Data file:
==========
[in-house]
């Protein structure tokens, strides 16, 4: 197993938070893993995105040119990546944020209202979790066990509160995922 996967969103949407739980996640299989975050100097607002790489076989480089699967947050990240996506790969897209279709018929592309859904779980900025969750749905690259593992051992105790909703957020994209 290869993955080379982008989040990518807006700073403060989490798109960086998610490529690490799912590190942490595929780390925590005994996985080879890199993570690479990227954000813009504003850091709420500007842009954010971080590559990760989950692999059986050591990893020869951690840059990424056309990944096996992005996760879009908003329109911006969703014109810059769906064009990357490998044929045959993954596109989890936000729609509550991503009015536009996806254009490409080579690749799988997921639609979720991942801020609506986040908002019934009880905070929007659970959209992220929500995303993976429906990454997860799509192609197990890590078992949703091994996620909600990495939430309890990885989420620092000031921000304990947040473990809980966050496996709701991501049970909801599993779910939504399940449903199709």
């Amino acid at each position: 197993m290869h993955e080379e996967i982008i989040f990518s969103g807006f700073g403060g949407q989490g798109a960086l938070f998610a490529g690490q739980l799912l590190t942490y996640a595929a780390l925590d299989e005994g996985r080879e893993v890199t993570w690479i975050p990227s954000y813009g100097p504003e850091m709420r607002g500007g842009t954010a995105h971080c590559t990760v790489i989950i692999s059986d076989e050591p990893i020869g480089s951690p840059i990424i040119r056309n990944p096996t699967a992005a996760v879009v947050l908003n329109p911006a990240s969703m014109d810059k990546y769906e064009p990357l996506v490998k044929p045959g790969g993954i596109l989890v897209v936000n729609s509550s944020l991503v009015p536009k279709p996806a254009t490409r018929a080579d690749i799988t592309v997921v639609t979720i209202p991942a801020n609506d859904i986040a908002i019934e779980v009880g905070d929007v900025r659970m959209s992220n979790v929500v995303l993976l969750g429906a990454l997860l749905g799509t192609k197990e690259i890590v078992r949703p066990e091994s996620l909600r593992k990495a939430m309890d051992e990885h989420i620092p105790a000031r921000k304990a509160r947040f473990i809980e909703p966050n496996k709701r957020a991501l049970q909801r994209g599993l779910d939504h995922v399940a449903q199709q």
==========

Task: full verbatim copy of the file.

[in-house]
């Protein structure tokens, strides 16, 4: 197993938070893993995105040119990546944020209202979790066990509160995922 996967969103949407739980996640299989975050100097607002790489076989480089699967947050990240996506790969897209279709018929592309859904779980900025969750749905690259593992051992105790909703957020994209 290869993955080379982008989040990518807006700073403060989490798109960086998610490529690490799912590190942490595929780390925590005994996985080879890199993570690479990227954000813009504003850091709420500007842009954010971080590559990760989950692999059986050591990893020869951690840059990424056309990944096996992005996760879009908003329109911006969703014109810059769906064009990357490998044929045959993954596109989890936000729609509550991503009015536009996806254009490409080579690749799988997921639609979720991942801020609506986040908002019934009880905070929007659970959209992220929500995303993976429906990454997860799509192609197990890590078992949703091994996620909600990495939430309890990885989420620092000031921000304990947040473990809980966050496996709701991501049970909801599993779910939504399940449903199709």
């Amino acid at each position: 197993m290869h993955e080379e996967i982008i989040f990518s969103g807006f700073g403060g949407q989490g798109a960086l938070f998610a490529g690490q739980l799912l590190t942490y996640a595929a780390l925590d299989e005994g996985r080879e893993v890199t993570w690479i975050p990227s954000y813009g100097p504003e850091m709420r607002g500007g842009t954010a995105h971080c590559t990760v790489i989950i692999s059986d076989e050591p990893i020869g480089s951690p840059i990424i040119r056309n990944p096996t699967a992005a996760v879009v947050l908003n329109p911006a990240s969703m014109d810059k990546y769906e064009p990357l996506v490998k044929p045959g790969g993954i596109l989890v897209v936000n729609s509550s944020l991503v009015p536009k279709p996806a254009t490409r018929a080579d690749i799988t592309v997921v639609t979720i209202p991942a801020n609506d859904i986040a908002i019934e779980v009880g905070d929007v900025r659970m959209s992220n979790v929500v995303l993976l969750g429906a990454l997860l749905g799509t192609k197990e690259i890590v078992r949703p066990e091994s996620l909600r593992k990495a939430m309890d051992e990885h989420i620092p105790a000031r921000k304990a509160r947040f473990i809980e909703p966050n496996k709701r957020a991501l049970q909801r994209g599993l779910d939504h995922v399940a449903q199709q």